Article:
“Doctor, I went to bed last night, and when I woke up this morning I had lost the vision in my right eye completely!”
We Malaysians aim to achieve Vision 2020 for our country. Sad to say, however, we are not in the least interested in having 20/20 visual acuity. Time and again, local ophthalmologists have tried educating the public about two irreversible causes of blindness that can be prevented by screening, but to no avail.
What are the two conditions that cause devastating and irreversible blindness?
What is it?
The retina is the light sensitive tissue at the back of the eye that triggers nerve impulses. These impulses pass through the optic nerve to the brain and enable a person to see. Diabetic retinopathy is damage to the retina caused by poorly-controlled diabetes. It is prevalent in all diabetics after a long duration (5 – 10 years) of the disease.
How does it develop?
Chronic high blood sugar causes a cascade of events in the retina. It damages the blood vessel wall, causing a leakage of fluid and fat in the early stages. With further progression of the disease and lack of treatment, the blood vessels in the retina become blocked and starve the retina of oxygen and nutrients. As a result of this, new abnormal blood vessels develop. Bleeding from these abnormal vessels causes a sudden onset of blindness.
Who is at risk?
The risk increases the longer a person has diabetes. In the last five years, approximately 50% of Malaysians diagnosed with diabetes suffer from some stage of diabetic retinopathy. Diabetic eye screening in Malaysia in 2006 revealed that 37% of patients had diabetic retinopathy and 15% had sight threatening diabetic retinopathy.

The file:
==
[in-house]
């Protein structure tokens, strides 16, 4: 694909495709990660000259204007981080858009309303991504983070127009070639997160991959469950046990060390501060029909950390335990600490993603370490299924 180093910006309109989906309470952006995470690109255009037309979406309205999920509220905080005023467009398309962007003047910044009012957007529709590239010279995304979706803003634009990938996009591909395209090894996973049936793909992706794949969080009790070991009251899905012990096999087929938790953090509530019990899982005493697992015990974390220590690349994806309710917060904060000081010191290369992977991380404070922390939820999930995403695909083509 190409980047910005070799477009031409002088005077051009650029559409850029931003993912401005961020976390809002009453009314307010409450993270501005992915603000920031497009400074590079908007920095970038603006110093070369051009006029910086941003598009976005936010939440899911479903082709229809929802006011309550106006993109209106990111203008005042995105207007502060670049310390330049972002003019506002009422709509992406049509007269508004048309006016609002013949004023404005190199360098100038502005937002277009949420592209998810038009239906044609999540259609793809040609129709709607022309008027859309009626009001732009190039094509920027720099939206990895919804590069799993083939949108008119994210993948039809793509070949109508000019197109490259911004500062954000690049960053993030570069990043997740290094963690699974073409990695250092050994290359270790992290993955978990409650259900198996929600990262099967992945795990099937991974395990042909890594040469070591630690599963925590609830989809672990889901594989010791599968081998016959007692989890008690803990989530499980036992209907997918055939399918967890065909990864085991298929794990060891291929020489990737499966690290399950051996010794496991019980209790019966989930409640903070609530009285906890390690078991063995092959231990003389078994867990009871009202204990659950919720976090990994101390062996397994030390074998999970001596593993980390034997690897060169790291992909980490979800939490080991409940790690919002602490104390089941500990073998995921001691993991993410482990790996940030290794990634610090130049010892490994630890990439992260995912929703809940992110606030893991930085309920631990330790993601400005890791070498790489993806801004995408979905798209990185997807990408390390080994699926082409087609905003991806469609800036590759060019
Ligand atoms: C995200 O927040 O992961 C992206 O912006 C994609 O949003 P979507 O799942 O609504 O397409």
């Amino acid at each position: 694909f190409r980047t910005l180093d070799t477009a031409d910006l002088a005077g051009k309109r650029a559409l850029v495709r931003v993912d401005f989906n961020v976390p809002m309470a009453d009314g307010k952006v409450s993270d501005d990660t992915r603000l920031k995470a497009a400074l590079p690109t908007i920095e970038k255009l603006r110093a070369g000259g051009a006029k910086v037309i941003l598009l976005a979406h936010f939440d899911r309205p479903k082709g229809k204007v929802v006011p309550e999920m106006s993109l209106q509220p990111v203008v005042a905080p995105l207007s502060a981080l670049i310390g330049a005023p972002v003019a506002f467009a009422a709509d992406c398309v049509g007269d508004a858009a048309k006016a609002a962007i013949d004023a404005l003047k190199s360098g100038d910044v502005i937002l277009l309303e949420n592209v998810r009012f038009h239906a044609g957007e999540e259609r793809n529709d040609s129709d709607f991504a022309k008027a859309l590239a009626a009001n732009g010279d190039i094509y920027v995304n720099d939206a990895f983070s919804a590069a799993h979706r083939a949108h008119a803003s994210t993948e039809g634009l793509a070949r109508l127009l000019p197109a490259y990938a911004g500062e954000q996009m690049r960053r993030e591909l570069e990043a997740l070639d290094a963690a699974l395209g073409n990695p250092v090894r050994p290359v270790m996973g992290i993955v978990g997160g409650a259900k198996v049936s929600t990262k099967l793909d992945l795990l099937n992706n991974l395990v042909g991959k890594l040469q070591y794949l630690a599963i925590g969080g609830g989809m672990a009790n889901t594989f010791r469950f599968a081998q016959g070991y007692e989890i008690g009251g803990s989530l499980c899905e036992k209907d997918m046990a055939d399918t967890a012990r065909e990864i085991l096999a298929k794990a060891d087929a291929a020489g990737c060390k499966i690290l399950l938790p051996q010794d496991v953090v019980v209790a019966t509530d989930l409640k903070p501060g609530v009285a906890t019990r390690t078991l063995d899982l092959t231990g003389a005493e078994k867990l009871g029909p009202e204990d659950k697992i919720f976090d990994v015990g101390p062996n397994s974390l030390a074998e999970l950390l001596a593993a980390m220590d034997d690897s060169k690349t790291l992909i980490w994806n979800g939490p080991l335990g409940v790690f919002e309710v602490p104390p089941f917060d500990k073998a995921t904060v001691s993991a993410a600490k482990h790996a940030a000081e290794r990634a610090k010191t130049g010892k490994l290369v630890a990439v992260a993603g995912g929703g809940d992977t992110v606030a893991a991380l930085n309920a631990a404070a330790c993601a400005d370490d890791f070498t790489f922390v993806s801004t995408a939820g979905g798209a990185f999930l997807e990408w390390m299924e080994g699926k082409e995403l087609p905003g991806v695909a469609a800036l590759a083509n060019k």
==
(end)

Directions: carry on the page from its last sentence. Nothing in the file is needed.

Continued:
What causes diabetic retinopathy to progress faster?
Causes include poor diabetes control, smoking, lack of exercise, pregnancy, associated hypertension and diabetic kidney disease.
What are the symptoms?
Unfortunately, diabetic patients suffer from NO blurred vision until the later stages. Treatment at these stages is not as effective, or there is no treatment.
When should you consult an ophthalmologist?
All diabetics, regardless of disease duration, and even those with ‘good’ vision must have regular eye examinations to avoid going blind.
False common myths
- My diabetes is well controlled. I don’t need to see an ophthalmologist.
- My vision is good.
- I can see an optician or can change my spectacles to see well (all diabetics should undergo an eye examination before changing spectacles).
- Laser treatment is dangerous.
(Note: Laser treatment is still the gold standard for treatment. It is not a new form of treatment as it was started in the 1960s. ‘Laser’ treatments for cataracts and to correct refractive errors (to make one spectacles-free), however, is completely different and a more recent invention).
What is glaucoma?
Glaucoma is a disease of the optic nerve. The optic nerve carries the images we see from the eye to the brain, where the image is processed. Glaucoma causes irreversible damage to the optic nerve, which then causes blind spots in our vision and eventual irreversible blindness. Increased intraocular pressure (pressure of fluid in the eye) is a recognized risk factor.
Are there different types of glaucoma?
Yes. The most common form is open angle glaucoma. There are no symptoms until late or end stage, when it is too late to regain or preserve vision.
Am I at risk of glaucoma?
- you have a family history of glaucoma
- you are over 45 years
- you have diabetes
- you have a history of previous eye injury
- you use steroids (in the form of tablets or eye drops)
Other risk factors include being short-sighted or suffering from hypertension.
When should I see an ophthalmologist?
All patients over the age of 40 should have an eye examination every two years.
What does an eye examination involve?
An eye examination consists of a number of steps in which your doctor examines your eyes. The first step requires the application of eye drops. This is to dilate your pupil.
How long does an examination last?
It takes up to an hour to dilate the eyes with eye drops. The subsequent examination takes fifteen minutes to half an hour.
How should you prepare for an examination?
Always bring a designated driver along to drive you home. Dilated eyes cause poor vision, which self-reverses within 5 to 8 hours.
What is the take-home message?
As I always tell my patients: your eyes are your best friends, especially as you get older. Please remember that prevention by screening is better than blindness by ignorance.